Alibaba’s C2M Strategy Helps Manufacturers Digitize Amid Covid-19
When many of China’s brick-and-mortar factories found their production and sales channels disrupted during the Covid-19 crisis, digitization of their operations through Alibaba Group’s tools and platforms became a new lifeline for survival. Now, even as the country emerges from the pandemic, the strategy of going online is becoming increasingly important for factories to thrive in the 21st century.
Shanghai’s logistics industry revels in chaotic boom as rates soar, ‘dreads’ the arrival of coronavirus vaccine
Pandemic has upset the industry fundamentals, pushing some air freight rates up fourfold this year Industry executives say the decline in volume of masks, hospital equipment and medical devices will be replaced by other goods as the world returns to normal
US scraps plan to ban Chinese airline flights, allows just two round trips weekly
The dispute between Washington and Beijing over air travel limits is just one of many points of tension in the bilateral relationship US-China air routes are among the most lucrative in the world, but the airline industry has been decimated by the coronavirus pandemic
Brave New World: The Chinese know how to play a long game
Few more years and China might not be dependent on US anymore
China completes world’s first renewables-only transmission line
China has completed work on a $3.2bn electricity transmission line that will carry only renewable energy, the first of its kind in the world.
Embattled Chinese carmakers reported recovery in sales in May, but not out of Covid-19 woods yet
Geely Automobile Holdings says its sales jumped 20 per cent from a year ago Rebound buoyed by release of pent-up demand, rather than a turnaround: analyst
A ‘million mile’ battery from China could power your electric car
China’s CATL is ready to produce a battery that lasts 16 years and 2 million kilometres
This battery is set to go into Model 3 cars produced at Tesla’s massive factory near Shanghai
How Donald Trump’s efforts to readmit Russia to G7 could backfire and drive Moscow closer to Beijing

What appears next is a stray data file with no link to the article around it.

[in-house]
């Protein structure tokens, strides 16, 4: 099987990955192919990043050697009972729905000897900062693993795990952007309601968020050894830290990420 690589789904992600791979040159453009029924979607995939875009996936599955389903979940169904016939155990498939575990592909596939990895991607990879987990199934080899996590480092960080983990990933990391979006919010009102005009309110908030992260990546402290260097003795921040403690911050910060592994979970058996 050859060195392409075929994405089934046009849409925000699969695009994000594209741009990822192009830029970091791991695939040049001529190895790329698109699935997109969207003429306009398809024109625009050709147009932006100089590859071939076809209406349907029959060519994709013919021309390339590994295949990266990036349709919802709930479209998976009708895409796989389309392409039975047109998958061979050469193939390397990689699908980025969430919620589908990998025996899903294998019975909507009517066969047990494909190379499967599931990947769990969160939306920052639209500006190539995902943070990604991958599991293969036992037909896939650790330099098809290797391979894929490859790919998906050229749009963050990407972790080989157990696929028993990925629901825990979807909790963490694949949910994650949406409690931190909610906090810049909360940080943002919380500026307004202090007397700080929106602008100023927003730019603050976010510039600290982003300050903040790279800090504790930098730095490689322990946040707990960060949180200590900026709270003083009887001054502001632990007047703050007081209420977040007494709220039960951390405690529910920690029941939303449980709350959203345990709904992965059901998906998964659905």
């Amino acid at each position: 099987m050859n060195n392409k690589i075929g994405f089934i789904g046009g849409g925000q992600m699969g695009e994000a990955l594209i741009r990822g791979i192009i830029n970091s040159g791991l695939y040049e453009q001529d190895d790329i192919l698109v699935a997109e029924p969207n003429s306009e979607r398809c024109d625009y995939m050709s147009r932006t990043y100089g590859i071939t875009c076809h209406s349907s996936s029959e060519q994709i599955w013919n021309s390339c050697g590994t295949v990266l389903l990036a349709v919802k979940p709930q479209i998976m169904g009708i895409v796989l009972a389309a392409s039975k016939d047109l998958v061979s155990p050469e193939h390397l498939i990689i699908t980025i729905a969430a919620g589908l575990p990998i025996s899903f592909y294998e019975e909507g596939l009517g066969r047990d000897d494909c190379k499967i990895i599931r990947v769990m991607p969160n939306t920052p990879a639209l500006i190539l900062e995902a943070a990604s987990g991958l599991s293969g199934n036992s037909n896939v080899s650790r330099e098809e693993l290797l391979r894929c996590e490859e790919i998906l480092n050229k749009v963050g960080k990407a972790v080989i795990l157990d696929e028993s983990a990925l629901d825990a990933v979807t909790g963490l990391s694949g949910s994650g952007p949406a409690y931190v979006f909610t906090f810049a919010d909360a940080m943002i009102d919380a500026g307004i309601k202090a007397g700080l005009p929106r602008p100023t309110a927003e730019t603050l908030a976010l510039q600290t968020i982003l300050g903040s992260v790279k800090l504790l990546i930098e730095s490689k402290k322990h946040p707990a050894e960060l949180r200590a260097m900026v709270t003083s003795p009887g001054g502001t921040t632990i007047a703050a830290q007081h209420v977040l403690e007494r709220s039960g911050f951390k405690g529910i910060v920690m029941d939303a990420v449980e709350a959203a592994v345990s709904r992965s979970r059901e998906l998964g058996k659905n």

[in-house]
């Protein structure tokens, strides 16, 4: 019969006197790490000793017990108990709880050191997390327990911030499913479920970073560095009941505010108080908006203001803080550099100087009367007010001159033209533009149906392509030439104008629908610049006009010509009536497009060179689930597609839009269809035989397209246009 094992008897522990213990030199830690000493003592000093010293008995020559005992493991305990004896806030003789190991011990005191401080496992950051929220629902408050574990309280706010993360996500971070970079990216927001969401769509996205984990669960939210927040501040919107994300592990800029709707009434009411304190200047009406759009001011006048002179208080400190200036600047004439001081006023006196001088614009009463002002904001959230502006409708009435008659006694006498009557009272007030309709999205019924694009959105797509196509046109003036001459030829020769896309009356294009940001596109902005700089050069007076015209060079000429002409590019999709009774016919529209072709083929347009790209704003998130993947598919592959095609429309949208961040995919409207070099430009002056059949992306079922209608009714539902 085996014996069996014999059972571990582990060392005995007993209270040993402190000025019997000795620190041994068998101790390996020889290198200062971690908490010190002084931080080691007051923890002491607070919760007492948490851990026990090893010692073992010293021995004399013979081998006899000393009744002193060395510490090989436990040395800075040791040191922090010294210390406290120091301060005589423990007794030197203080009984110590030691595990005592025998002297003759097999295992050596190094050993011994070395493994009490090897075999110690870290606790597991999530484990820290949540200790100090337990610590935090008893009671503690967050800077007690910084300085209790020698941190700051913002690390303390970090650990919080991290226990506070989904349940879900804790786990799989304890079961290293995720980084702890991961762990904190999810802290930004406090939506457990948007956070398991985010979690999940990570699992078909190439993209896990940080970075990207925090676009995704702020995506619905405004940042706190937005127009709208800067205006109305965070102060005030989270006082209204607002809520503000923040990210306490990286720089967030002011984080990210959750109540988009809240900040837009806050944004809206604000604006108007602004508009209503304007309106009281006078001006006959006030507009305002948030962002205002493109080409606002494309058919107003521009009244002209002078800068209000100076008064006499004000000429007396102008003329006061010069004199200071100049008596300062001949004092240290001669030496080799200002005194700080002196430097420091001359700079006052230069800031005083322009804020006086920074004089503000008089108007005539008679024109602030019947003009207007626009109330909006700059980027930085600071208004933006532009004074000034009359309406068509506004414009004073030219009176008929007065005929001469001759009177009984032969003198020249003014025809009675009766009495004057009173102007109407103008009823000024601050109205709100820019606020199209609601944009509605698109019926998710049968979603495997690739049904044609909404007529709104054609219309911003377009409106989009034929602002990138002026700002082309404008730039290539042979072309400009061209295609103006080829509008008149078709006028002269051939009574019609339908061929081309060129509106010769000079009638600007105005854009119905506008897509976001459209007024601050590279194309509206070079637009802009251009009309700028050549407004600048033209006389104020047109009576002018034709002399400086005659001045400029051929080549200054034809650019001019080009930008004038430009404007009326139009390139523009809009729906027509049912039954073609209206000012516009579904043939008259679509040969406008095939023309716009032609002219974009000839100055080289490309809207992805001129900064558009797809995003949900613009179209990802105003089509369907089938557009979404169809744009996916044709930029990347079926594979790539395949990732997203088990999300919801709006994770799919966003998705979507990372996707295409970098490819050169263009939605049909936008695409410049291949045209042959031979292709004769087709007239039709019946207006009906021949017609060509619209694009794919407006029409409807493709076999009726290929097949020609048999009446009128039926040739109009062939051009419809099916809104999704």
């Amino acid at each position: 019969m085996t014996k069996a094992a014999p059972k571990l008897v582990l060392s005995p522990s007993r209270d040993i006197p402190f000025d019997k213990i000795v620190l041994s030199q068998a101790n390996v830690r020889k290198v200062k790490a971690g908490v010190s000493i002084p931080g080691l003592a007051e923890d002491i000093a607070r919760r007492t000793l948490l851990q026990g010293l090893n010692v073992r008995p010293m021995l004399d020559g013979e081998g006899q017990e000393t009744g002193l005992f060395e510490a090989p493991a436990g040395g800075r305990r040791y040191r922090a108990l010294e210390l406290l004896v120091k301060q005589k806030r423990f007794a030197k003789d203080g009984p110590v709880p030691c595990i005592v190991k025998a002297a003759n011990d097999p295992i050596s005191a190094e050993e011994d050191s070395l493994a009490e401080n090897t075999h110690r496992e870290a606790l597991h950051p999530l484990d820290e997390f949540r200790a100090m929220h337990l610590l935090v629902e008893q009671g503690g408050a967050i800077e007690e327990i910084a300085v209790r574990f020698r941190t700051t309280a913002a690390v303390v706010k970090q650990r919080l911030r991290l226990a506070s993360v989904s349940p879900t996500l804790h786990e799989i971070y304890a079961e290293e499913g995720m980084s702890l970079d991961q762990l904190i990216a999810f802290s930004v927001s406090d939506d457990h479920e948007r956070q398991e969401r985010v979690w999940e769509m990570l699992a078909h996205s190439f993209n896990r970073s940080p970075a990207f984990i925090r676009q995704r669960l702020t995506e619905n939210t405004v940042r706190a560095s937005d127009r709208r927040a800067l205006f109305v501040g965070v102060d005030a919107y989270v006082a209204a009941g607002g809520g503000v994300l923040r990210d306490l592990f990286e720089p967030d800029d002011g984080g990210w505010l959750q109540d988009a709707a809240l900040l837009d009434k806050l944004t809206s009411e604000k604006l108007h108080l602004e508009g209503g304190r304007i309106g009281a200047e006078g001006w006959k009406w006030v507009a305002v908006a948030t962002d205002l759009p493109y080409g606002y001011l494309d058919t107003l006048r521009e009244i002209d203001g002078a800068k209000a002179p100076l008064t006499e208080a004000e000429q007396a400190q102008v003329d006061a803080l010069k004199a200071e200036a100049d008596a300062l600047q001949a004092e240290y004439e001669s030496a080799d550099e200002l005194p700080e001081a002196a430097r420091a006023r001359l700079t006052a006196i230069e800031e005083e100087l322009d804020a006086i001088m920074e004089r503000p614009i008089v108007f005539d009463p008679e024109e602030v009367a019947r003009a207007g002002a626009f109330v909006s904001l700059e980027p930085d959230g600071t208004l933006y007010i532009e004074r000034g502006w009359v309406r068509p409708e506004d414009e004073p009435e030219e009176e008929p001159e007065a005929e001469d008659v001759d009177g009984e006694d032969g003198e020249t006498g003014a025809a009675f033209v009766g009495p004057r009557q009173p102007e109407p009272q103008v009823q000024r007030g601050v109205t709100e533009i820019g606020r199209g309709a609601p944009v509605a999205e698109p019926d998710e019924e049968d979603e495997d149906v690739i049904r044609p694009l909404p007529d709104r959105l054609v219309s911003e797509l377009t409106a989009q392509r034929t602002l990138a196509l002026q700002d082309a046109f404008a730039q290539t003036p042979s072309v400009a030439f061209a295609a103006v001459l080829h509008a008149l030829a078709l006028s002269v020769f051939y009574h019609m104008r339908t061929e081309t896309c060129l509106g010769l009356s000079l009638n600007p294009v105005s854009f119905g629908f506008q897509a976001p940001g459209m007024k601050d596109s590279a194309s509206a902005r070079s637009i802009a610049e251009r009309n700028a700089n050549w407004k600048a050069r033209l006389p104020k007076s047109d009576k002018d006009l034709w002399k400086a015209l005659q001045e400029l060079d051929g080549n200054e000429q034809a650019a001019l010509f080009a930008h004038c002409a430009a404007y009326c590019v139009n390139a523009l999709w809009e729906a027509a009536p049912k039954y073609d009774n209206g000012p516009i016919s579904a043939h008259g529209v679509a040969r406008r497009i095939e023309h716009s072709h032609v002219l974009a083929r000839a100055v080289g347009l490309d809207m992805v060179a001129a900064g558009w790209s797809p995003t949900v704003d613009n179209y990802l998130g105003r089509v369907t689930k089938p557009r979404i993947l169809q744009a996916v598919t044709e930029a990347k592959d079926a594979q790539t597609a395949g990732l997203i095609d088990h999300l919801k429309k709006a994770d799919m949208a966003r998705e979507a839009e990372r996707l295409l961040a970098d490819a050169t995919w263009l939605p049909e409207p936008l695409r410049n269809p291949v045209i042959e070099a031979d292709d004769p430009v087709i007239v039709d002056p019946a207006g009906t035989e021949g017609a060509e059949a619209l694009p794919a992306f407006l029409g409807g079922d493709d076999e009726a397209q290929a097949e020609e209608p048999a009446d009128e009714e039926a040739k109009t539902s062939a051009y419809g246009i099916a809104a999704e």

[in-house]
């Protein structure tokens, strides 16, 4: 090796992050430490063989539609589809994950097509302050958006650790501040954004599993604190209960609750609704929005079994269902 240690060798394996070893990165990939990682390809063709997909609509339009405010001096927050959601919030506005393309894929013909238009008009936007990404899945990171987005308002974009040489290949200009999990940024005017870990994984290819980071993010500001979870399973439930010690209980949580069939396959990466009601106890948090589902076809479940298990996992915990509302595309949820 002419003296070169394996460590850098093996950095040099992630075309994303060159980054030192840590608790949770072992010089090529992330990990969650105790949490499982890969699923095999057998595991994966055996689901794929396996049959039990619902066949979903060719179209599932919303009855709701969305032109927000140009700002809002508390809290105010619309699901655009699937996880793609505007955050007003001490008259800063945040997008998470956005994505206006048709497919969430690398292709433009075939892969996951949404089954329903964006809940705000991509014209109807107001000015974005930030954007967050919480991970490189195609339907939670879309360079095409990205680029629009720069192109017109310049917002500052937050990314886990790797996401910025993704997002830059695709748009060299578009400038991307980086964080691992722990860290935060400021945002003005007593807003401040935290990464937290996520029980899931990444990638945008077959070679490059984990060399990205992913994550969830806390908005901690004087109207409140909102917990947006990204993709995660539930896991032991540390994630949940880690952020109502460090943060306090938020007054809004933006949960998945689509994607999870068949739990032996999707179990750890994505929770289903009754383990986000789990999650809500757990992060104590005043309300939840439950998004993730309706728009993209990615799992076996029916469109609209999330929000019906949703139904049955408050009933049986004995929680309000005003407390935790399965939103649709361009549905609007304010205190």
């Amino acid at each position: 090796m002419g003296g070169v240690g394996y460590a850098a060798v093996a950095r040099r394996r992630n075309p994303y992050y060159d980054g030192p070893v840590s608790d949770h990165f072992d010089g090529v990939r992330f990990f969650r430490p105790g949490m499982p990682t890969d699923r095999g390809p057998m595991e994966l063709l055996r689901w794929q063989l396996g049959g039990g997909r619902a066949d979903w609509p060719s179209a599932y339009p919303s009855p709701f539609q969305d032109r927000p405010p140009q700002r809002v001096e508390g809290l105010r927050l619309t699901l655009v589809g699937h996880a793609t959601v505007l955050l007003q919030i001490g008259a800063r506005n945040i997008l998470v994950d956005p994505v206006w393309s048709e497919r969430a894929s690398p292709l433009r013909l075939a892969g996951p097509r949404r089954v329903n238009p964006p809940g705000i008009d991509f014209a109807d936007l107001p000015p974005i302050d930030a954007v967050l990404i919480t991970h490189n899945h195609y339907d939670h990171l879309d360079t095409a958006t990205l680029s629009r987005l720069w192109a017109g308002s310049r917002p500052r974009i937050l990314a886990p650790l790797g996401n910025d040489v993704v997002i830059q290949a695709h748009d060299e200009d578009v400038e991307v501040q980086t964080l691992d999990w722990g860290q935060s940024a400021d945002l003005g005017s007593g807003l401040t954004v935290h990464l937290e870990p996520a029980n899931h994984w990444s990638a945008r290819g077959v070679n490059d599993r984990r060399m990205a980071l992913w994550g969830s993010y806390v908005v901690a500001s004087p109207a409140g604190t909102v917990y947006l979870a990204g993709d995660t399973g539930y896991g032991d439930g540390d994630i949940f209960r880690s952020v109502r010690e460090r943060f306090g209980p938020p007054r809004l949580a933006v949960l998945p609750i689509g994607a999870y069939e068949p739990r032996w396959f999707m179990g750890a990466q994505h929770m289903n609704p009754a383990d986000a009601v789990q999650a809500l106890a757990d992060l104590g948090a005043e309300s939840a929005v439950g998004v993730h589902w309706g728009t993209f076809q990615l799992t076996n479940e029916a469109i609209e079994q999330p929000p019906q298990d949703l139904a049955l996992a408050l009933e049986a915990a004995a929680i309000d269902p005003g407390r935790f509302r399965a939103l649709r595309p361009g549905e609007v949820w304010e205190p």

US’s President’s olive branch was seen as effort to drive a wedge between China and Russia, but observers say it may prove counterproductive Vladimir Putin’s 20-year rule has seen relations with China warm and even the lure of seeing sanctions lifted may not be enough to reverse the trend
China Suspends Debt Repayments for 77 Developing Countries Battling Covid-19
China has suspended debt repayments for 77 developing countries and regions as part of the G-20 debt relief initiative to help impoverished countries weather economic difficulties amid the coronavirus pandemic, a senior Chinese diplomat said on Sunday.
There will be no dramatic Covid-19 economic collapse – or rapid recovery, the history of pandemics suggests
The staggering results of a new IMF study suggest Covid-19 could leave a generation or more with economic stagnation, depressed interest rates and low asset returns The good news is that low borrowing costs is associated with higher real wages and make it easier for governments to finance stimulus measures
Economic distancing from China and the world would carry heavy costs
Economic distancing from China or self-isolation will both deepen the economic crisis and prolong the path towards recovery. It will not make supply chains more resilient. It would also represent a geopolitical catastrophe for both sides, reducing China’s stake in an open global order, creating enmity where none need exist. Instead of accentuating differences and retreating from openness, the lessons of past crises point to a need to realise the common interest in immunising the global economy from prolonged stagnation and depression.
Coronavirus: Belgian shepherd dogs trained to sniff out coronavirus score top marks in armpit odour tests
Eight Malinois achieve 83 to 100 per cent success rate in experiments by French researchers Dogs’ diagnoses even lead to two ‘healthy’ subjects being retested and found positive for the pathogen
Taiwan is sharing its expertise around the world, despite Beijing’s efforts to keep it quiet
Under the Global Cooperation and Training Framework, Taipei has held workshops on everything from cybersecurity to women’s empowerment Knowledge-sharing platform was set up with the United States in 2015 and joined by Japan last year
China denies coronavirus cover-up and insists relations with rest of world have not been damaged
Beijing publishes lengthy document defending its ‘transparency’ and ‘openness’ after reports World Health Organisation officials were frustrated by delays in releasing information Foreign vice-minister says relations with most countries have improved but a ‘very few’ have ‘smeared’ China and forced it to defend itself
Hong Kong relaxes quarantine rules for largest listed firms such as Tencent and Alibaba
14-day quarantine rule has been relaxed for executives of 480 of the largest companies listed in Hong Kong Travellers to mainland China will still be subject to a 14-day compulsory quarantine requirement
China’s elderly caught in clash between culture and care
Families must shoulder the bulk of care for older members, a burden that is only expected to increase as the country ages Even if they do choose nursing homes, the quality of care is not necessarily up to par